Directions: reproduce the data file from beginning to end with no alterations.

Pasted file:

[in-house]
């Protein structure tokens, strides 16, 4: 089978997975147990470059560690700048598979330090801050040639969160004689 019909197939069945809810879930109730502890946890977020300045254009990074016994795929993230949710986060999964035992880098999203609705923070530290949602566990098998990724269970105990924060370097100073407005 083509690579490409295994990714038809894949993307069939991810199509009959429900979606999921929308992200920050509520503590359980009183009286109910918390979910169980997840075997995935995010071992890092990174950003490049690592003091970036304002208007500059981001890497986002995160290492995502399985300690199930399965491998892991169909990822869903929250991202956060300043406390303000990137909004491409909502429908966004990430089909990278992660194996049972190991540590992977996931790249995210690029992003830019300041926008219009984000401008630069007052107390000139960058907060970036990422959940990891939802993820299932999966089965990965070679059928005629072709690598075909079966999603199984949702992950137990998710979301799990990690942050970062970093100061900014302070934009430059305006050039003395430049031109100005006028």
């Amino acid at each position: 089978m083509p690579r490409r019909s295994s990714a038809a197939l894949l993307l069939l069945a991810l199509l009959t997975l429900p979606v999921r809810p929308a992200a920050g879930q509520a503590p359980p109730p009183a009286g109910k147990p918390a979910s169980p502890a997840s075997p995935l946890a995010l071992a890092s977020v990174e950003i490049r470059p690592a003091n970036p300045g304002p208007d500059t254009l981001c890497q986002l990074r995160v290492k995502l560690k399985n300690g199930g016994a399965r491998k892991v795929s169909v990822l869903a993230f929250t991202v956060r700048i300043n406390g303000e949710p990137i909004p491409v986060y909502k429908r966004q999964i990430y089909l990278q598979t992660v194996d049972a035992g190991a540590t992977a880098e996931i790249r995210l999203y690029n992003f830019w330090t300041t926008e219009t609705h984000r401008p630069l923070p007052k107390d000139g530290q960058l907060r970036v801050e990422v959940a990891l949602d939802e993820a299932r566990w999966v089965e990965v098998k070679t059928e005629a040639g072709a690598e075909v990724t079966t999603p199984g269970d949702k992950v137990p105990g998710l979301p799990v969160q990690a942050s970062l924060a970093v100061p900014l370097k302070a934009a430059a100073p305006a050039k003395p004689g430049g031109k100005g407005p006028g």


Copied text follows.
[in-house]
């Protein structure tokens, strides 16, 4: 089978997975147990470059560690700048598979330090801050040639969160004689 019909197939069945809810879930109730502890946890977020300045254009990074016994795929993230949710986060999964035992880098999203609705923070530290949602566990098998990724269970105990924060370097100073407005 083509690579490409295994990714038809894949993307069939991810199509009959429900979606999921929308992200920050509520503590359980009183009286109910918390979910169980997840075997995935995010071992890092990174950003490049690592003091970036304002208007500059981001890497986002995160290492995502399985300690199930399965491998892991169909990822869903929250991202956060300043406390303000990137909004491409909502429908966004990430089909990278992660194996049972190991540590992977996931790249995210690029992003830019300041926008219009984000401008630069007052107390000139960058907060970036990422959940990891939802993820299932999966089965990965070679059928005629072709690598075909079966999603199984949702992950137990998710979301799990990690942050970062970093100061900014302070934009430059305006050039003395430049031109100005006028």
């Amino acid at each position: 089978m083509p690579r490409r019909s295994s990714a038809a197939l894949l993307l069939l069945a991810l199509l009959t997975l429900p979606v999921r809810p929308a992200a920050g879930q509520a503590p359980p109730p009183a009286g109910k147990p918390a979910s169980p502890a997840s075997p995935l946890a995010l071992a890092s977020v990174e950003i490049r470059p690592a003091n970036p300045g304002p208007d500059t254009l981001c890497q986002l990074r995160v290492k995502l560690k399985n300690g199930g016994a399965r491998k892991v795929s169909v990822l869903a993230f929250t991202v956060r700048i300043n406390g303000e949710p990137i909004p491409v986060y909502k429908r966004q999964i990430y089909l990278q598979t992660v194996d049972a035992g190991a540590t992977a880098e996931i790249r995210l999203y690029n992003f830019w330090t300041t926008e219009t609705h984000r401008p630069l923070p007052k107390d000139g530290q960058l907060r970036v801050e990422v959940a990891l949602d939802e993820a299932r566990w999966v089965e990965v098998k070679t059928e005629a040639g072709a690598e075909v990724t079966t999603p199984g269970d949702k992950v137990p105990g998710l979301p799990v969160q990690a942050s970062l924060a970093v100061p900014l370097k302070a934009a430059a100073p305006a050039k003395p004689g430049g031109k100005g407005p006028g």